Primark fire: It might well have been better if it had fallen down, but it didn’t

First things first and, after a difficult week for traders all around Belfast city centre, it’s only right to acknowledge Primark’s commitment to its Bank Buildings staff as it confirmed on Friday that they will be paid ‘til the new year.

Primark staff to be paid until end of year as firm commits to Belfast city centre

A tragedy has turned rapidly into a nightmare for the traders of Belfast

A tragedy has turned rapidly into a nightmare for the traders of Belfast

That however may be the sum total of positivity around the cordon in the week that the full impact of the fire that ripped through the store almost two weeks ago finally began to sink in.

That’s because one week after the initial blow came the hammer blow from City Hall that the cordon around the burnt out shell is “likely to be in place for a minimum of four months”.

It doesn’t take a genius to work out that Belfast is set to be seriously disrupted throughout the entire Christmas trading period - a time of year when the high street stores are in full battle against their online rivals and where a good or bad year can mean make or break.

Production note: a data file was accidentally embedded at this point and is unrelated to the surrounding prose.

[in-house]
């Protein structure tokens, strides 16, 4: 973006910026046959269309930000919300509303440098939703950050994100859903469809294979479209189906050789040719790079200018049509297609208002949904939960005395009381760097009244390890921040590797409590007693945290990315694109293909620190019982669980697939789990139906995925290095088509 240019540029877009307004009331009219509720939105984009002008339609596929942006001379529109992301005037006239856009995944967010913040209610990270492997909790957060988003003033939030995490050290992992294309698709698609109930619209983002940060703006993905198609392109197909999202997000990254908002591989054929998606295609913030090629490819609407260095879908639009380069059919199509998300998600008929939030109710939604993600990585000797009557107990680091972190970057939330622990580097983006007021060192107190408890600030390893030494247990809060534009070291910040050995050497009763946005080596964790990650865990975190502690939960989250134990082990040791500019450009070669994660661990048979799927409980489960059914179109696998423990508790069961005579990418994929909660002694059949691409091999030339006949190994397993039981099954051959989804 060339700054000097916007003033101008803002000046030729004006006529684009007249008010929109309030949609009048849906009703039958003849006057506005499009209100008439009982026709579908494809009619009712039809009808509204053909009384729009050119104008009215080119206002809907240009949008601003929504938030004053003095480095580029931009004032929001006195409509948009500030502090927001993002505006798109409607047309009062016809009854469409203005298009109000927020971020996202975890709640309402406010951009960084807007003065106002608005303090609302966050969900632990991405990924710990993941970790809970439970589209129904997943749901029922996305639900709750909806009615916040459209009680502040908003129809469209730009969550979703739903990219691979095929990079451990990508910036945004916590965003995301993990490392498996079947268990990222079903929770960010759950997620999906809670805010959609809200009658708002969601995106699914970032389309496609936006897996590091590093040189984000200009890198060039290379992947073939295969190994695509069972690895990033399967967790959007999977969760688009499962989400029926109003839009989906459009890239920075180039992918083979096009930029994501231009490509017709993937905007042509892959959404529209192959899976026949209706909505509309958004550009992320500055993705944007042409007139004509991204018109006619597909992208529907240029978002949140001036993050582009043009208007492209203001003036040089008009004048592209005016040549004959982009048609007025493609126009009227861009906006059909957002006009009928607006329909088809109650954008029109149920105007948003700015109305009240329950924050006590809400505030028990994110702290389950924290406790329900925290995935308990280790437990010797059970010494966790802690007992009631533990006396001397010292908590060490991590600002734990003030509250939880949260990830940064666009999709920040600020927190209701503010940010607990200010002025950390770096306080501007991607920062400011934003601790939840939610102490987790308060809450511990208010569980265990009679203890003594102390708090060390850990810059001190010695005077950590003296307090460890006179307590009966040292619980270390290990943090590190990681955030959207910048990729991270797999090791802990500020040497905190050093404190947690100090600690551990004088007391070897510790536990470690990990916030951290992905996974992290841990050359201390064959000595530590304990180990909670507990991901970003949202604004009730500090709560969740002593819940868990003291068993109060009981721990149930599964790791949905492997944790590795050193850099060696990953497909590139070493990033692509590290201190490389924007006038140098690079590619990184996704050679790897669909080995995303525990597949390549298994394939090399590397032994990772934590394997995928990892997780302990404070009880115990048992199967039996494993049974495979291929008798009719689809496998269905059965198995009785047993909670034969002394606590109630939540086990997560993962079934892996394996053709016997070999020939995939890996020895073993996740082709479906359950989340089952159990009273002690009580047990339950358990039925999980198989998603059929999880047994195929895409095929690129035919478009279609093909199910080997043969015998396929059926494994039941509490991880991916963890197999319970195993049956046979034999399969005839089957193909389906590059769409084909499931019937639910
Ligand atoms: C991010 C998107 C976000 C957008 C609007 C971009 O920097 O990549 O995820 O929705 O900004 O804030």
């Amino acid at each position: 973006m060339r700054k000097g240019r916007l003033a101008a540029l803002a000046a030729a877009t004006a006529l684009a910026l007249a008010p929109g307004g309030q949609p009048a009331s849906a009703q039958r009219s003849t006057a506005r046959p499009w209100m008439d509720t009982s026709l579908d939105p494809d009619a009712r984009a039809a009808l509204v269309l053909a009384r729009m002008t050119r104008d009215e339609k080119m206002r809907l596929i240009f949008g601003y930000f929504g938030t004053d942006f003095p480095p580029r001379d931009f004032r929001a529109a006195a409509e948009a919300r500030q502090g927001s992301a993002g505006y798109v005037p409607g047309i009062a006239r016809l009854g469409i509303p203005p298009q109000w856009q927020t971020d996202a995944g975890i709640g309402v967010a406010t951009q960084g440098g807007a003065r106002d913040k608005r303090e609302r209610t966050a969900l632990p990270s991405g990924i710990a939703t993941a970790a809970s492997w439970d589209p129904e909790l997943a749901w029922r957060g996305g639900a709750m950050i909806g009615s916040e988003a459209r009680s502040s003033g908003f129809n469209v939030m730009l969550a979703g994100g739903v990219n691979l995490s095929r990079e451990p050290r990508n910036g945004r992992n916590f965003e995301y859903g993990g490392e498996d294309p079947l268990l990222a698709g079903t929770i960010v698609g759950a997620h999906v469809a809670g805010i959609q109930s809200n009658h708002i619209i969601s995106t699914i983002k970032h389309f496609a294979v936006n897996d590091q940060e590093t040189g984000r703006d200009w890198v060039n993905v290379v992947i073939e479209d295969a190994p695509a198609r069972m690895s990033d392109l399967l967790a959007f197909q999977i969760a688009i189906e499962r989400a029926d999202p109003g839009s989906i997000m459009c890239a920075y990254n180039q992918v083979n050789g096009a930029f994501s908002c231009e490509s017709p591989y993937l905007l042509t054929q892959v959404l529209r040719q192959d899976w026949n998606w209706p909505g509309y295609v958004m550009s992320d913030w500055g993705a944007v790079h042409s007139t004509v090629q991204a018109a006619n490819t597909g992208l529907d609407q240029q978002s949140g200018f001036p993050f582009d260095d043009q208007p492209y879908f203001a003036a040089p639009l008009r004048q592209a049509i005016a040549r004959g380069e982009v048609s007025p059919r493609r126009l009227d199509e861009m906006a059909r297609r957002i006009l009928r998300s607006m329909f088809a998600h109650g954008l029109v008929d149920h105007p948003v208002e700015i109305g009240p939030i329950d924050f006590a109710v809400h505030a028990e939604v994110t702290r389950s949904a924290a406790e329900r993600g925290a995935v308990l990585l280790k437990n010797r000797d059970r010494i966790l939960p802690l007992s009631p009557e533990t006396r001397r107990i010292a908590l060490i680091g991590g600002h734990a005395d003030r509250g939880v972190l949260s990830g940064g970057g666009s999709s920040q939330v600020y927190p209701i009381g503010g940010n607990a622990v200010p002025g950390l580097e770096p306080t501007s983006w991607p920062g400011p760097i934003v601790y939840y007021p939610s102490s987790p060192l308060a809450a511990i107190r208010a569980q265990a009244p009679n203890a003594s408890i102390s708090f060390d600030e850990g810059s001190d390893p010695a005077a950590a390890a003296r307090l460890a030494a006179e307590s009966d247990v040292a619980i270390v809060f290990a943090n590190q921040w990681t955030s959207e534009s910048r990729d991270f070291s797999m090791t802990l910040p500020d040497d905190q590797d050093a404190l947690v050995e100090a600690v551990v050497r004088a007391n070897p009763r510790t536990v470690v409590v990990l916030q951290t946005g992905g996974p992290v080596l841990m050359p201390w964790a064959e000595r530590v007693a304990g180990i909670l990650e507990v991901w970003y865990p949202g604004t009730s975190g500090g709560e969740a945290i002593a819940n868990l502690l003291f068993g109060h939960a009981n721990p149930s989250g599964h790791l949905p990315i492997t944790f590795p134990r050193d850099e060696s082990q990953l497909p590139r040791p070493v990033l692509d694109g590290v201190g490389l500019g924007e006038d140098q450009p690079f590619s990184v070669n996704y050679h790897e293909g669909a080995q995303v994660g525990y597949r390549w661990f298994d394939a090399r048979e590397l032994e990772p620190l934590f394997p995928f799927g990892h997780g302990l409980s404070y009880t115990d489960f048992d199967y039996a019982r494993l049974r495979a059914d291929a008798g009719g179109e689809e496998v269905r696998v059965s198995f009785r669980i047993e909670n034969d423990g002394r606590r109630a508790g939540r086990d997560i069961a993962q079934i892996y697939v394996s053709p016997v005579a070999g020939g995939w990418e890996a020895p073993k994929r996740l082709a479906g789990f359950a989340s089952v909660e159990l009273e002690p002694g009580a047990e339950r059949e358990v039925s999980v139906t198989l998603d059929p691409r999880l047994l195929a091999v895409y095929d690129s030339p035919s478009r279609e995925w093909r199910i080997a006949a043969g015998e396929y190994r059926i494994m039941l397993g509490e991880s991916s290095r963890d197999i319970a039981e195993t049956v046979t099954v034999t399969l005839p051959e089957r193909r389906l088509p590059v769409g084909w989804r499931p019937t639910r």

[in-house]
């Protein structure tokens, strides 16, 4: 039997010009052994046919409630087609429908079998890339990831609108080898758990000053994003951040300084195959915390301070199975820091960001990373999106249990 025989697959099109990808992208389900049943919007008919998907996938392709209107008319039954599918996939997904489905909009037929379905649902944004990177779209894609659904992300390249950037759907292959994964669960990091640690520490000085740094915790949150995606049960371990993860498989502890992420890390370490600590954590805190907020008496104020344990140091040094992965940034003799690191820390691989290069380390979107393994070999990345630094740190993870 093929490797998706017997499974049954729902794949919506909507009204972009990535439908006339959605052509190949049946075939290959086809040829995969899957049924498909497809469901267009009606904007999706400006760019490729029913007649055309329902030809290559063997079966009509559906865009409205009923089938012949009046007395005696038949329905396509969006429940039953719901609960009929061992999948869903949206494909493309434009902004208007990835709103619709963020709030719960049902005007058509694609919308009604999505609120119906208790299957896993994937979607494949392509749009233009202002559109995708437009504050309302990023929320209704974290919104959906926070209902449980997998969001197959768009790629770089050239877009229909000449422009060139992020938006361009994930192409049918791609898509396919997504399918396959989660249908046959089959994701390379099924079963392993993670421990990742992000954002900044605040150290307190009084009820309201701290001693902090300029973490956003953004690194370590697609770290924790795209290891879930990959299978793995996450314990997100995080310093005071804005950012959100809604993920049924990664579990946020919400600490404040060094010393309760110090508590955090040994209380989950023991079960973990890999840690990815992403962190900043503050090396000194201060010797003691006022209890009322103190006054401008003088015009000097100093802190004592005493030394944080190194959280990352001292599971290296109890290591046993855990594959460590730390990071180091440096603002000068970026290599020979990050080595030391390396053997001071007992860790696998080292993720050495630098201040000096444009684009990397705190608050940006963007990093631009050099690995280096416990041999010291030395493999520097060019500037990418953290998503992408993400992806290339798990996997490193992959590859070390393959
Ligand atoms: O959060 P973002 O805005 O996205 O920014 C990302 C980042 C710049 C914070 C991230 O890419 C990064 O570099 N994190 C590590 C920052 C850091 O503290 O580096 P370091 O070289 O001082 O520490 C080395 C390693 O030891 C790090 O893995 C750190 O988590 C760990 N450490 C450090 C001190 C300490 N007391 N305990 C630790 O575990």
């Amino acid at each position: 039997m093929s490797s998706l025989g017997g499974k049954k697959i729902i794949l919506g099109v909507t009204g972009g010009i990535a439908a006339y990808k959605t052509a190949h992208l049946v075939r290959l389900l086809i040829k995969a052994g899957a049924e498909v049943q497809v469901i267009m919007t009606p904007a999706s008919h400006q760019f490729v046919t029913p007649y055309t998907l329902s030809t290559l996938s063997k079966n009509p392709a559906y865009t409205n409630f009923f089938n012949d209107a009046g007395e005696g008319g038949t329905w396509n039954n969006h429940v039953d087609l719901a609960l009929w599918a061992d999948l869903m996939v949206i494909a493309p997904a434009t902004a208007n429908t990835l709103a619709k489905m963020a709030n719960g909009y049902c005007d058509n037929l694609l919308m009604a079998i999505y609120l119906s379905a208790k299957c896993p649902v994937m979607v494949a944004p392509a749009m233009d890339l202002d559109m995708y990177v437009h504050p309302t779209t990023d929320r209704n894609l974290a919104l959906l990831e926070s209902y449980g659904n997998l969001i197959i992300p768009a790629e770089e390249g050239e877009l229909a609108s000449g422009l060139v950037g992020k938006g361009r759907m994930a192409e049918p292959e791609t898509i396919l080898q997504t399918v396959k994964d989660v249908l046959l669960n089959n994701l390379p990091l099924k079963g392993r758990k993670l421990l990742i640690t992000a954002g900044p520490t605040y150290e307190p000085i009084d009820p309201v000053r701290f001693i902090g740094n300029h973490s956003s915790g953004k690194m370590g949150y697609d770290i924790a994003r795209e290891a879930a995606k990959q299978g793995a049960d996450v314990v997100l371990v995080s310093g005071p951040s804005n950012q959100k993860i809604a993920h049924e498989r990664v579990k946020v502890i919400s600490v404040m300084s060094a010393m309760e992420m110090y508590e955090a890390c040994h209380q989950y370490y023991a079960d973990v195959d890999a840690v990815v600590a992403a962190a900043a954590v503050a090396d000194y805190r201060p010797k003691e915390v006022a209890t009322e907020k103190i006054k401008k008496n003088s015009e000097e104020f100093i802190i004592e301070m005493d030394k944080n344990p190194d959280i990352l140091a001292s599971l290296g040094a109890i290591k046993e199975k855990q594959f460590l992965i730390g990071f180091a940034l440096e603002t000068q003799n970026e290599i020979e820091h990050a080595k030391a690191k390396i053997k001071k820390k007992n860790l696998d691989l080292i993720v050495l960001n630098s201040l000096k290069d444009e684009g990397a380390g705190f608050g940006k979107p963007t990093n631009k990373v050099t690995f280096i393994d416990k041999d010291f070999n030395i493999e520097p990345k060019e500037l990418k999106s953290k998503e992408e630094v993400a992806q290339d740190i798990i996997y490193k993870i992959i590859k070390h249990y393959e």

And if there’s any doubt about the actual scale of the problem and the reality of the cordon, then all you have to do is try to navigate the city centre, working around the fact that it has been not cut in half but quartered by the fencing that cuts access at critical points on Donegall Place, Royal Avenue, Castle Place and Castle Street.

You really couldn’t make it worse if you tried.

Day by day businesses on the outside of the cordon are being hammered as they find themselves at the end of a cul-de-sac that was before a thriving and profitable throuroughfare.

Inside, one the biggest stores closed since the fire is Argento, founded and built by Northern Ireland born Pete Boyle into a UK-wide chain .

Standing close to his store he succinctly summed up his feelings.

“I would have got a ball on the end of a chain and put it through the front of the building immediately and we could have got on with tidying up afterwards,” he said.

It’s estimated that 1,000 jobs are affected at present and the situation clearly cannot continue without serious implications for at least some of those.

Yet on Friday, the Lord Mayor Deirdre Hargey made it clear that even if that is the final option, knocking the building down may take just as long as securing it for repair.

In short, a tragedy has very quickly turned into a nightmare with no clear solution in sight.